Do you love working outdoors? Do you find solo gardening soothing? Then you might enjoy being a grounds maintenance worker. You could earn around $30,980 by spending your days working with plants instead of people, all without having to get a college degree or any post-high school training.

2. Librarian

When you think of quiet jobs, there’s a decent chance that librarian is one of the first that comes to mind. Not only is the workplace usually pretty peaceful, but talking is actively discouraged.

Now, that doesn’t mean you never interact with others, as librarians do have customer service duties. However, these conversations are usually focused and brief.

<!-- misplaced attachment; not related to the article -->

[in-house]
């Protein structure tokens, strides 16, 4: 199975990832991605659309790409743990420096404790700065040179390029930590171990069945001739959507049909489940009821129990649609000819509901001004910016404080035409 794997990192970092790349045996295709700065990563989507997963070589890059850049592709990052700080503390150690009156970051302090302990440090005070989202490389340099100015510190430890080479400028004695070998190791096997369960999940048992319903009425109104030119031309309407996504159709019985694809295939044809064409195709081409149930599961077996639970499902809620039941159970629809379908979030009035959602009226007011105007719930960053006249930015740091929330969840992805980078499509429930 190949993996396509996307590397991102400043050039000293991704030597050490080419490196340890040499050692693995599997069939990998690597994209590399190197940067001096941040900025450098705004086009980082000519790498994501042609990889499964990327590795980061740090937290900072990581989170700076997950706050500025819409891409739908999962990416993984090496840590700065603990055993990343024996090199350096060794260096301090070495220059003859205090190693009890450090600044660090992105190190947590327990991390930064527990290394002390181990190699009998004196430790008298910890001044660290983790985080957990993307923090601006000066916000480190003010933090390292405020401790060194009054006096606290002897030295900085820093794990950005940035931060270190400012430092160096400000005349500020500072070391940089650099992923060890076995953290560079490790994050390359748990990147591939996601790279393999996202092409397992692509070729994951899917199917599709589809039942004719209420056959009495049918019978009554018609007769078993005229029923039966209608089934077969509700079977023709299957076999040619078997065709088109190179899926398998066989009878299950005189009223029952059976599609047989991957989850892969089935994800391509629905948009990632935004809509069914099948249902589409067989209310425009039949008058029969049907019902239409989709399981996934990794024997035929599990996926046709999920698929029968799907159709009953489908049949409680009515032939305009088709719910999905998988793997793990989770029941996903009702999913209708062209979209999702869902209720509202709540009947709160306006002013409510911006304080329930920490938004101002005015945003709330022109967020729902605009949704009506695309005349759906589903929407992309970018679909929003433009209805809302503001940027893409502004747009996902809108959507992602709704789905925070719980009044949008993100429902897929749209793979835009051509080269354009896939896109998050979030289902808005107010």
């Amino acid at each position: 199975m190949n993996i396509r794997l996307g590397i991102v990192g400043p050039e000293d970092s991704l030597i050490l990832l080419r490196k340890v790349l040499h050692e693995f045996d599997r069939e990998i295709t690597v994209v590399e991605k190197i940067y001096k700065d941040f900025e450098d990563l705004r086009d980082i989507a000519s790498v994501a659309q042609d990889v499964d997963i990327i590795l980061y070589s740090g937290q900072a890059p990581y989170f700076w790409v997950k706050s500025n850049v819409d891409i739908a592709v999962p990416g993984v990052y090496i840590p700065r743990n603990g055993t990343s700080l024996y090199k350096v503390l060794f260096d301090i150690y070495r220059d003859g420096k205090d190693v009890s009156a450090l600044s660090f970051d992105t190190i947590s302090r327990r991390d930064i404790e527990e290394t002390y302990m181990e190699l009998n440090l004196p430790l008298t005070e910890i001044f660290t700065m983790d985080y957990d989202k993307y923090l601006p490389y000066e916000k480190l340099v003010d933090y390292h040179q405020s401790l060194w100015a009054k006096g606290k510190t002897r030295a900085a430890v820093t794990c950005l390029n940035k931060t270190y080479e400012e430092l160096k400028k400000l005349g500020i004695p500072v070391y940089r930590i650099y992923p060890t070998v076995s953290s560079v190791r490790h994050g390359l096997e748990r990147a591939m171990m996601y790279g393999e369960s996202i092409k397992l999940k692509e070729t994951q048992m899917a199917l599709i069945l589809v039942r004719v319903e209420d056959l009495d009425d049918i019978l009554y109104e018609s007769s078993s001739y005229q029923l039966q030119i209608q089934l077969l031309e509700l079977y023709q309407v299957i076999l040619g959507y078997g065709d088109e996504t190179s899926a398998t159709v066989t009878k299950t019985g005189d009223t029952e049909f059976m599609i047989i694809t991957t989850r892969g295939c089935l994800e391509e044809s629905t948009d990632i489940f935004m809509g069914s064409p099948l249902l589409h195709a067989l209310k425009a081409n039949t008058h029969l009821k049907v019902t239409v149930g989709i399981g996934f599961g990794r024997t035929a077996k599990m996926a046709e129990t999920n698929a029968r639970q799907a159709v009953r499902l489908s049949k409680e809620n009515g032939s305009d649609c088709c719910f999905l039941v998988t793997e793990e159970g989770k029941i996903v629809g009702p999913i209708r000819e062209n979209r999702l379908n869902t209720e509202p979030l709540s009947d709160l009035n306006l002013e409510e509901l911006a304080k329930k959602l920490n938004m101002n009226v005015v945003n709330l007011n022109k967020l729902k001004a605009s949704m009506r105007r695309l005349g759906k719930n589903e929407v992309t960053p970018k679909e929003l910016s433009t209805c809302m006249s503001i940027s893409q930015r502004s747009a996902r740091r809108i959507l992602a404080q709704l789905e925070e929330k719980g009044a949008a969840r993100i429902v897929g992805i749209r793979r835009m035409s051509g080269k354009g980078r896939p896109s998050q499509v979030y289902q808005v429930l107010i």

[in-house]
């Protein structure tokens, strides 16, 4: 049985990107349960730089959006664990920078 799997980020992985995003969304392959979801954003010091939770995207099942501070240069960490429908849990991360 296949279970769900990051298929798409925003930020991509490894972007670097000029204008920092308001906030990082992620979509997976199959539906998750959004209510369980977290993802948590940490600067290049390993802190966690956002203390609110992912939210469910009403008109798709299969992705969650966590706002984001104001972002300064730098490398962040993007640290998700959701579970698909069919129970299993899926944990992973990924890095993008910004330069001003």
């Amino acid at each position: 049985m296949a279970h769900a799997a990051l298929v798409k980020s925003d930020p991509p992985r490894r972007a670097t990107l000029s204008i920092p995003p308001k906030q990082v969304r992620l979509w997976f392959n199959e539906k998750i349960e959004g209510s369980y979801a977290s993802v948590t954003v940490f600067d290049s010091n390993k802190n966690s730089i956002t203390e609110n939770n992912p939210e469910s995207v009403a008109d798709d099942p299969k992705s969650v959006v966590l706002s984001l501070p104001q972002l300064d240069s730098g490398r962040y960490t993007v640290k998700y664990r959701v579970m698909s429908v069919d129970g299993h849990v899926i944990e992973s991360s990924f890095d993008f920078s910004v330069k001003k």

You do need a degree to land a librarian position. But, once you get one, making an annual salary of about $59,050 is certainly on the table.

3. Graphic Designer

With salaries near the $52,100 mark, graphic designer is a solid career choice for individuals with anxiety. You’ll focus on creating illustrations, logos, and similar items, which can usually be handled solo once you have the project requirements.

Typically, you need a Bachelor’s degree to start on this path. However, if you happen to know how to use critical pieces of software and have an amazing portfolio, hiring managers may consider you even if you don’t have a degree.

4. Pet Care Professional

If the idea of working closely with people leaves you shuddering, but you adore animals, then the pet care industry could be a great option. You’ll get to spend your day with a variety of critters and limit your interactions with people.